This isn’t your typical Leeds bar, or, scratch that, maybe it is because it’s quirky.
More and more the unusual is something we’ve come to expect from new additions to the city’s nightlife scene as they try to carve out a niche offering of their own.
212 feels very much like a bar that could quickly turn into a small nightclub; as hinted by the black and red fittings and the open space in the middle of the room that could easily transform into a late night dancefloor well into the early hours; the venue opens until 2am.
There’s seating, along three walls, with the bar taking up the fourth, but it is deliberately minimal.
The flyers on the table confirm a whole host of DJs are set for appearances. On the last Friday of every month, for example, ‘Clandestino’ features an eclectic mix of disco, cosmic, afro, electronic and classic house music.
Inside, the bar boasts of being a hangout for music and art lovers. Music credentials checked – the friendly bar lady assures me a clutch of respected DJs are lined up for turns in the bar’s snug DJ booth – the injection of art is an edgy American style with tables patterned and stickered like skateboards and random props, like the upper half of a mannequin above the door.
My visit was early one midday evening and while there was only a handful of customers, the bar was very much alive with the beats of drum machine music on our visit.
The bar lady was playing DJ, seemingly from her laptop on the bar.
This is the kind of hangout where you wont find a drinks menu, at least this patron didn’t spy one.
It has two options on tap and shelves full of spirits behind the bar. I opted for a Whitstable Baypale ale and it was very tasty but light in flavour, if a little pricey at £3.90 a pint. But as is so often the case now, you pay a premium for a taste of something you won’t find everywhere else.
The bar lady was cheerful and all smiles, offering very welcoming service, unsure as to my second drink selection, I asked for a bourbon-based cocktail of her choice. She suggested an Old Fashioned and warned me it would take a while so why didn’t I take a seat and she’d bring it over?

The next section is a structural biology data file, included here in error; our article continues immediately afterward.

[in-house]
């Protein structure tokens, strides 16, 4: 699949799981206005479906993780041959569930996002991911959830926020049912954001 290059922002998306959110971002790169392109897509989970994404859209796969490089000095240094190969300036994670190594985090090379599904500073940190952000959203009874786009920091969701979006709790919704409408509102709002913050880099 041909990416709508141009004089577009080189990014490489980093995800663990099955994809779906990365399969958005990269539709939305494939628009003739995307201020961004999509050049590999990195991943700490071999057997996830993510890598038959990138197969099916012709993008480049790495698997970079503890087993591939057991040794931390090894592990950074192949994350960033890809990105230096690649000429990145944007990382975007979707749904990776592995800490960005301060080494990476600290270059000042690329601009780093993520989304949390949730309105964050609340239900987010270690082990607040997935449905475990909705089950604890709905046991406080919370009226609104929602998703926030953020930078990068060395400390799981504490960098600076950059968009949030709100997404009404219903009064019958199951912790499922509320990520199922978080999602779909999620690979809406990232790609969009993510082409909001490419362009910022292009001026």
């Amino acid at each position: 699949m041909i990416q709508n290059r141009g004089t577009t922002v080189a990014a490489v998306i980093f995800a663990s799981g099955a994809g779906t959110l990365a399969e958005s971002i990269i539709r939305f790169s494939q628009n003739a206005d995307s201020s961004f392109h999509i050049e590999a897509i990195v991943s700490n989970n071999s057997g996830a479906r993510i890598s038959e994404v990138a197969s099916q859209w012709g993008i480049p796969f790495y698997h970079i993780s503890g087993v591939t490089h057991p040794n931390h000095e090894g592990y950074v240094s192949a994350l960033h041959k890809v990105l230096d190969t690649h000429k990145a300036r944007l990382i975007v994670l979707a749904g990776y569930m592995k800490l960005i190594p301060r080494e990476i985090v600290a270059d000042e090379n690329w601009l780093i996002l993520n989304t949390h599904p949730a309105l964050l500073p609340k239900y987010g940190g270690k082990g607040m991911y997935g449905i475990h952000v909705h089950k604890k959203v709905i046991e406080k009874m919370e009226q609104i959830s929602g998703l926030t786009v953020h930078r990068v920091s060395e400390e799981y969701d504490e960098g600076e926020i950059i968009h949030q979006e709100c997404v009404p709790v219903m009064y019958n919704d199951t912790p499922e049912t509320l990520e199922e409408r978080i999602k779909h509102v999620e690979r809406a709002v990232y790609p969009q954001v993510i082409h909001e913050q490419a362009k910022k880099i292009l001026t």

Five minutes later and I had a small tumbler filled with my liquor-centred iced number. It was sharp, its component parts were well-balanced, and I parted with £6.50 for the privilege – an introductory price I was told.
At these prices it wont be a problem for the hip young professionals it is surely seeking to attract.
For those nipping in during the afternoon or early evening, 212 also considers itself a cafe so there are snacks available in the form of cakes. There were chocolate brownies under cover on the bar during my visit.
A more substantial food offering is likely to follow, I was informed, and discount vouchers for local residents were in the pipeline, but this is early days for the venue, having only opened a few months ago and the finishing touches are still being applied.
All in all, a welcoming and sociable place, perfect for those with eclectic musical tastes, 212 is well placed to prove a hit with residents in the neighbouring flats and those out and about slightly off the beaten track of Call Lane.
With neighbouring bars and clubs such as Azucar, Twisted Kitchen and Oracle, this place is a welcome injection of variety.